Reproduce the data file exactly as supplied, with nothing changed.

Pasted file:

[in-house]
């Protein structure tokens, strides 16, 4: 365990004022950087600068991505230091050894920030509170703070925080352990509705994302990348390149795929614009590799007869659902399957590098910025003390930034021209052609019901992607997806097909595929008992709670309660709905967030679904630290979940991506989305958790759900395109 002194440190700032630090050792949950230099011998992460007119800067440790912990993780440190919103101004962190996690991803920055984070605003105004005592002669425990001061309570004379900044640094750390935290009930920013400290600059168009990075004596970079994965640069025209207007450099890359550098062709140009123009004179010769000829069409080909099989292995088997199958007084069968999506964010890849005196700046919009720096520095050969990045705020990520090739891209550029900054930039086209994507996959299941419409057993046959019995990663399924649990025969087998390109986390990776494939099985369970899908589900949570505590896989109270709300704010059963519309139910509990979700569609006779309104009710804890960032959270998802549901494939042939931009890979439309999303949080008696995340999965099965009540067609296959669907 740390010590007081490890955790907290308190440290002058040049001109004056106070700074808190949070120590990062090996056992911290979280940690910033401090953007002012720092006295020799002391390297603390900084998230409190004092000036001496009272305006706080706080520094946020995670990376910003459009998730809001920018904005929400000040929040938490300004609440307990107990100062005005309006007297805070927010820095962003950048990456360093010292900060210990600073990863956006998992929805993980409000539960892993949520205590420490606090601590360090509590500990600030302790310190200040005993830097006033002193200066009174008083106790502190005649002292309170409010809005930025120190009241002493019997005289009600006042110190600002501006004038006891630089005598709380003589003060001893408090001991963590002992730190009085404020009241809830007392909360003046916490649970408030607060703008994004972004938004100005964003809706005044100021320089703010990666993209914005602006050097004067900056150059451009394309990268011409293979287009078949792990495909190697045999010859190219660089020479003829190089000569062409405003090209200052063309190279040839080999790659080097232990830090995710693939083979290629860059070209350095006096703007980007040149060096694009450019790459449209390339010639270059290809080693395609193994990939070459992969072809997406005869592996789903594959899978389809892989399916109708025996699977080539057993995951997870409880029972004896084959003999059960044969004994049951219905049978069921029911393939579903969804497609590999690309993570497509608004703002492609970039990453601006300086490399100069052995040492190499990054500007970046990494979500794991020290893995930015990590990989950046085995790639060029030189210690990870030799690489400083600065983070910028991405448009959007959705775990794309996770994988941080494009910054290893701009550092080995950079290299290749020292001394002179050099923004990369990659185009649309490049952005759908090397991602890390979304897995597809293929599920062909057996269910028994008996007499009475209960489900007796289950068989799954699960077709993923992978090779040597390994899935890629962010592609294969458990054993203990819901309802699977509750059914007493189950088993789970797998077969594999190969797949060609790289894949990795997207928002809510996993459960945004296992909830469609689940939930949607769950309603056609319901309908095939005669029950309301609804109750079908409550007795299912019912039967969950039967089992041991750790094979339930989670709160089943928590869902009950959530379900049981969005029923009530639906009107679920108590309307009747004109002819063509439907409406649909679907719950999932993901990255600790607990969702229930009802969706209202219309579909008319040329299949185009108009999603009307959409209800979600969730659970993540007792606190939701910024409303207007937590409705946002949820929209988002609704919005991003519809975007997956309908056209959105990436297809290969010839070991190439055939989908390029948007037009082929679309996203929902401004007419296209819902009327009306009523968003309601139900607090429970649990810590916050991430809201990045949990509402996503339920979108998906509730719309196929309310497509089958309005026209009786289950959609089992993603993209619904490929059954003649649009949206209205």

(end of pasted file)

[in-house]
């Protein structure tokens, strides 16, 4: 365990004022950087600068991505230091050894920030509170703070925080352990509705994302990348390149795929614009590799007869659902399957590098910025003390930034021209052609019901992607997806097909595929008992709670309660709905967030679904630290979940991506989305958790759900395109 002194440190700032630090050792949950230099011998992460007119800067440790912990993780440190919103101004962190996690991803920055984070605003105004005592002669425990001061309570004379900044640094750390935290009930920013400290600059168009990075004596970079994965640069025209207007450099890359550098062709140009123009004179010769000829069409080909099989292995088997199958007084069968999506964010890849005196700046919009720096520095050969990045705020990520090739891209550029900054930039086209994507996959299941419409057993046959019995990663399924649990025969087998390109986390990776494939099985369970899908589900949570505590896989109270709300704010059963519309139910509990979700569609006779309104009710804890960032959270998802549901494939042939931009890979439309999303949080008696995340999965099965009540067609296959669907 740390010590007081490890955790907290308190440290002058040049001109004056106070700074808190949070120590990062090996056992911290979280940690910033401090953007002012720092006295020799002391390297603390900084998230409190004092000036001496009272305006706080706080520094946020995670990376910003459009998730809001920018904005929400000040929040938490300004609440307990107990100062005005309006007297805070927010820095962003950048990456360093010292900060210990600073990863956006998992929805993980409000539960892993949520205590420490606090601590360090509590500990600030302790310190200040005993830097006033002193200066009174008083106790502190005649002292309170409010809005930025120190009241002493019997005289009600006042110190600002501006004038006891630089005598709380003589003060001893408090001991963590002992730190009085404020009241809830007392909360003046916490649970408030607060703008994004972004938004100005964003809706005044100021320089703010990666993209914005602006050097004067900056150059451009394309990268011409293979287009078949792990495909190697045999010859190219660089020479003829190089000569062409405003090209200052063309190279040839080999790659080097232990830090995710693939083979290629860059070209350095006096703007980007040149060096694009450019790459449209390339010639270059290809080693395609193994990939070459992969072809997406005869592996789903594959899978389809892989399916109708025996699977080539057993995951997870409880029972004896084959003999059960044969004994049951219905049978069921029911393939579903969804497609590999690309993570497509608004703002492609970039990453601006300086490399100069052995040492190499990054500007970046990494979500794991020290893995930015990590990989950046085995790639060029030189210690990870030799690489400083600065983070910028991405448009959007959705775990794309996770994988941080494009910054290893701009550092080995950079290299290749020292001394002179050099923004990369990659185009649309490049952005759908090397991602890390979304897995597809293929599920062909057996269910028994008996007499009475209960489900007796289950068989799954699960077709993923992978090779040597390994899935890629962010592609294969458990054993203990819901309802699977509750059914007493189950088993789970797998077969594999190969797949060609790289894949990795997207928002809510996993459960945004296992909830469609689940939930949607769950309603056609319901309908095939005669029950309301609804109750079908409550007795299912019912039967969950039967089992041991750790094979339930989670709160089943928590869902009950959530379900049981969005029923009530639906009107679920108590309307009747004109002819063509439907409406649909679907719950999932993901990255600790607990969702229930009802969706209202219309579909008319040329299949185009108009999603009307959409209800979600969730659970993540007792606190939701910024409303207007937590409705946002949820929209988002609704919005991003519809975007997956309908056209959105990436297809290969010839070991190439055939989908390029948007037009082929679309996203929902401004007419296209819902009327009306009523968003309601139900607090429970649990810590916050991430809201990045949990509402996503339920979108998906509730719309196929309310497509089958309005026209009786289950959609089992993603993209619904490929059954003649649009949206209205």